• Amy Johnson

    I am so with you, Elle, on the kid point. They absolutely show us the way (if we’d just realize they are wiser than us and listen!).

    Love that you can’t worry for 10 min anymore 🙂

  • Amy Johnson

    That’s great, Cherie. I bet a lot of women with “unemotional” men could benefit from that little insight of yours!

  • We each create our own matrix, replete with triggers and programmed responses thanks to the ego. When something makes us feel bad, we immediately look outside for the cause. It’s the ego’s reaction (self-sustaining) coming from deep within. Protecting its “integrity”. Once we learn to intercept that response and adjust it accordingly, we begin to own our feelings and not look to others for fulfillment.

    It comes down to unlearning. Reprogramming. A little bit at a time. Your “Emotions are naturally in motion. There is an awareness and distance that prevents me from being taken down by them” reminds me of the descriptor for “emotion,” identified as “Energy-in-motion. Thoughts are inevitable, what we do with them is our choice. “I don’t mind feeling “bad” so much anymore.” Either do I. It’s happening for a reason, and it’s productive to find out why. Observe the thought, don’t become it. It’s the unlearning and reprogramming in action. Redefining the matrix. And taking the Red Pill.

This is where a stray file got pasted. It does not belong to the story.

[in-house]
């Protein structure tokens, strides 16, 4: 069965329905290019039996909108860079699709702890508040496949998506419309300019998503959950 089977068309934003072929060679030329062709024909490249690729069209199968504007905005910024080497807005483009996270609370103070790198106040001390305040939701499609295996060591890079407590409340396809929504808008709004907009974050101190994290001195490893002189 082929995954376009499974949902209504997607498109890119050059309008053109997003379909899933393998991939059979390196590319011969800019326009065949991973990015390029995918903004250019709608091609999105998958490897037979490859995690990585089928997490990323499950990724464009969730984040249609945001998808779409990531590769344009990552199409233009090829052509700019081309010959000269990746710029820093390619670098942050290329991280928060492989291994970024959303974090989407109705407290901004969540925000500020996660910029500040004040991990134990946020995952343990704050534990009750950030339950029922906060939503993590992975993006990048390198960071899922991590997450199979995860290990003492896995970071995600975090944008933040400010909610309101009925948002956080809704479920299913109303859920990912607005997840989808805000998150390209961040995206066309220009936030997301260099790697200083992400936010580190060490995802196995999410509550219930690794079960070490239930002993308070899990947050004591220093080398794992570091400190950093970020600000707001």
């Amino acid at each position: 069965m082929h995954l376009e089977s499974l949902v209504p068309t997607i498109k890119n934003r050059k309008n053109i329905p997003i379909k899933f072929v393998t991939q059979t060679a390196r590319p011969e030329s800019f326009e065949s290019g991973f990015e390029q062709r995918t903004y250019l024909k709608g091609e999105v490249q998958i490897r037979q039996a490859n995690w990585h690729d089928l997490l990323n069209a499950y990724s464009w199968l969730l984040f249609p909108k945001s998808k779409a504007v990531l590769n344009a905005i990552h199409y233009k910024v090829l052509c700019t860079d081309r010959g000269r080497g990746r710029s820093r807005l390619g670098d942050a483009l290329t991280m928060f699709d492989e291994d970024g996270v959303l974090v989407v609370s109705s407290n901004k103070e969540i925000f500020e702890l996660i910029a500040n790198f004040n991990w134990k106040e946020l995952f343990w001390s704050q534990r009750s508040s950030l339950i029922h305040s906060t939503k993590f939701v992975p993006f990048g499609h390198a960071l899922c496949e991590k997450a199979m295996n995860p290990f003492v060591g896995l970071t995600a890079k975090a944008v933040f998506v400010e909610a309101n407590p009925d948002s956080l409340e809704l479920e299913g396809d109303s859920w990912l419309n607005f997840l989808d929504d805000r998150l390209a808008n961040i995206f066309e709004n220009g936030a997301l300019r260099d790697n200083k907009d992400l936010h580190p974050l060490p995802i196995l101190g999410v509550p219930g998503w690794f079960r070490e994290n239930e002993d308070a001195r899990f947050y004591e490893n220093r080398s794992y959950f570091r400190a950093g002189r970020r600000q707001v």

Thanks, Amy, for your insight.

    ~ Mark

  • growthguided

    I love how you focus on the intension of thought and how emotions are soo connected to the things we hold in our minds!

  • Dolce vita

    Thank you – that makes sense. 🙂

  • Dolce Vita

    Thank you – I think I see what you mean!

  • Kathy

    Love the thought/emotion/breath analogy – such a simple concept of just letting our thoughts and emotions just flow in and out. Funny how I usually exhale longer than I inhale when practicing yoga – I’m consciously trying to get rid of stuff obviously. I also love the concept that our feelings are just baggage we attach to our thoughts, rather than something so much stronger – takes away the excuse that while we can change our thoughts, it’s much harder to change our feelings.

  • Great post Amy. Love this “Emotions are naturally in motion. There is an awareness and distance that prevents me from being taken down by them.” A good reminder to me to let emotions flow through, having awareness of them but not attaching to them as if define me and my circumstances.

  • Amy Johnson

    Thanks, Bernadette! After having been “taken down” by emotions for most of my life it’s really nice to have that not the case 🙂

  • Amy Johnson